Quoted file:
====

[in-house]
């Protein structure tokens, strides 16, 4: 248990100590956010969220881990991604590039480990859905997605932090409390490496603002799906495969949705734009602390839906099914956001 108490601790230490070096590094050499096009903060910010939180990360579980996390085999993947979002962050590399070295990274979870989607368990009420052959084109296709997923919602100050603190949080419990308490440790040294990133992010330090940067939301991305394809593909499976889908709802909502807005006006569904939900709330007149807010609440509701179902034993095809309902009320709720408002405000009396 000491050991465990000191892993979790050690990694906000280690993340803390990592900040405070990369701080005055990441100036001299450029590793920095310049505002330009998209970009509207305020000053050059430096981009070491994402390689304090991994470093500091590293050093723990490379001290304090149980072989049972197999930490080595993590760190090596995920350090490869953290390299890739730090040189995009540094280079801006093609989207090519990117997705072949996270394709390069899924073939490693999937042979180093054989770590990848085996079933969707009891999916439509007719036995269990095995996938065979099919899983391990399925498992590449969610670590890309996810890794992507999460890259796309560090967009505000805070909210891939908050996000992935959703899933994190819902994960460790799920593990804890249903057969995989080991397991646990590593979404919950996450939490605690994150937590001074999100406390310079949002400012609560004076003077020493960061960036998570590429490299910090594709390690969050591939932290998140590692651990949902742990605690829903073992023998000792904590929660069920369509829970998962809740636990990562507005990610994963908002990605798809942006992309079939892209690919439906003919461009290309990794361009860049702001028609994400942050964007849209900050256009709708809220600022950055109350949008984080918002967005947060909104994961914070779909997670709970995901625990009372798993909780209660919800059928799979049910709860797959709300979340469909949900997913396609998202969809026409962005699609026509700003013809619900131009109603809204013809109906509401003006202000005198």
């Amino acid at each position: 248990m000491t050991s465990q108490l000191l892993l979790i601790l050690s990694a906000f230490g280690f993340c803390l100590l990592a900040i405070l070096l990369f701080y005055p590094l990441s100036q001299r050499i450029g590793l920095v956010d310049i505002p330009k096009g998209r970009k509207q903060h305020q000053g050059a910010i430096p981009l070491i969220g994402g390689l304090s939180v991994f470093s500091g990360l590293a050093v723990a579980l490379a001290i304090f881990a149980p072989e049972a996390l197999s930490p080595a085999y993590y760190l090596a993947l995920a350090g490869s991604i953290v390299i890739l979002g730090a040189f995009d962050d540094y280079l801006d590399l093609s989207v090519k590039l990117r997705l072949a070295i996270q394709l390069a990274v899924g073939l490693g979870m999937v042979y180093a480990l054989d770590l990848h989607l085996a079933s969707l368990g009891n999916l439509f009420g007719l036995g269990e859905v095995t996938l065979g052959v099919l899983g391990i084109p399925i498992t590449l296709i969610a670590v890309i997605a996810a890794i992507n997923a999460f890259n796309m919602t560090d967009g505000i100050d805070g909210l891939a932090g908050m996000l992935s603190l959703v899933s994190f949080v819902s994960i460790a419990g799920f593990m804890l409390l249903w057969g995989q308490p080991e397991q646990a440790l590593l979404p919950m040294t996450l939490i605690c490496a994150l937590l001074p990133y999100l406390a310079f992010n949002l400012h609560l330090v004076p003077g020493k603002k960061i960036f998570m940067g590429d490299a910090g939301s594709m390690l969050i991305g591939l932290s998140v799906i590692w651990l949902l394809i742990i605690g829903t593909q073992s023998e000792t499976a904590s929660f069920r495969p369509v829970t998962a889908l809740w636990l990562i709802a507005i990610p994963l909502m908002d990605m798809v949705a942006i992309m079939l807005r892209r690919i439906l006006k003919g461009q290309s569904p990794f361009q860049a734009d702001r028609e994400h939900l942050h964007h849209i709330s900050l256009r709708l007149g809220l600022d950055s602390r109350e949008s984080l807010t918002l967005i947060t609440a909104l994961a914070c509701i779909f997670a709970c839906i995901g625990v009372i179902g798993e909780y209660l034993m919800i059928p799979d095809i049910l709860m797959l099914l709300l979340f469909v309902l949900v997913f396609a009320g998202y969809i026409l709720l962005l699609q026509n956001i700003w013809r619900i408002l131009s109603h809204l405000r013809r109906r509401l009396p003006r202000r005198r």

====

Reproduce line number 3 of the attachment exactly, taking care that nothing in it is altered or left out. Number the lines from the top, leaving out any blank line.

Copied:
């Amino acid at each position: 248990m000491t050991s465990q108490l000191l892993l979790i601790l050690s990694a906000f230490g280690f993340c803390l100590l990592a900040i405070l070096l990369f701080y005055p590094l990441s100036q001299r050499i450029g590793l920095v956010d310049i505002p330009k096009g998209r970009k509207q903060h305020q000053g050059a910010i430096p981009l070491i969220g994402g390689l304090s939180v991994f470093s500091g990360l590293a050093v723990a579980l490379a001290i304090f881990a149980p072989e049972a996390l197999s930490p080595a085999y993590y760190l090596a993947l995920a350090g490869s991604i953290v390299i890739l979002g730090a040189f995009d962050d540094y280079l801006d590399l093609s989207v090519k590039l990117r997705l072949a070295i996270q394709l390069a990274v899924g073939l490693g979870m999937v042979y180093a480990l054989d770590l990848h989607l085996a079933s969707l368990g009891n999916l439509f009420g007719l036995g269990e859905v095995t996938l065979g052959v099919l899983g391990i084109p399925i498992t590449l296709i969610a670590v890309i997605a996810a890794i992507n997923a999460f890259n796309m919602t560090d967009g505000i100050d805070g909210l891939a932090g908050m996000l992935s603190l959703v899933s994190f949080v819902s994960i460790a419990g799920f593990m804890l409390l249903w057969g995989q308490p080991e397991q646990a440790l590593l979404p919950m040294t996450l939490i605690c490496a994150l937590l001074p990133y999100l406390a310079f992010n949002l400012h609560l330090v004076p003077g020493k603002k960061i960036f998570m940067g590429d490299a910090g939301s594709m390690l969050i991305g591939l932290s998140v799906i590692w651990l949902l394809i742990i605690g829903t593909q073992s023998e000792t499976a904590s929660f069920r495969p369509v829970t998962a889908l809740w636990l990562i709802a507005i990610p994963l909502m908002d990605m798809v949705a942006i992309m079939l807005r892209r690919i439906l006006k003919g461009q290309s569904p990794f361009q860049a734009d702001r028609e994400h939900l942050h964007h849209i709330s900050l256009r709708l007149g809220l600022d950055s602390r109350e949008s984080l807010t918002l967005i947060t609440a909104l994961a914070c509701i779909f997670a709970c839906i995901g625990v009372i179902g798993e909780y209660l034993m919800i059928p799979d095809i049910l709860m797959l099914l709300l979340f469909v309902l949900v997913f396609a009320g998202y969809i026409l709720l962005l699609q026509n956001i700003w013809r619900i408002l131009s109603h809204l405000r013809r109906r509401l009396p003006r202000r005198r």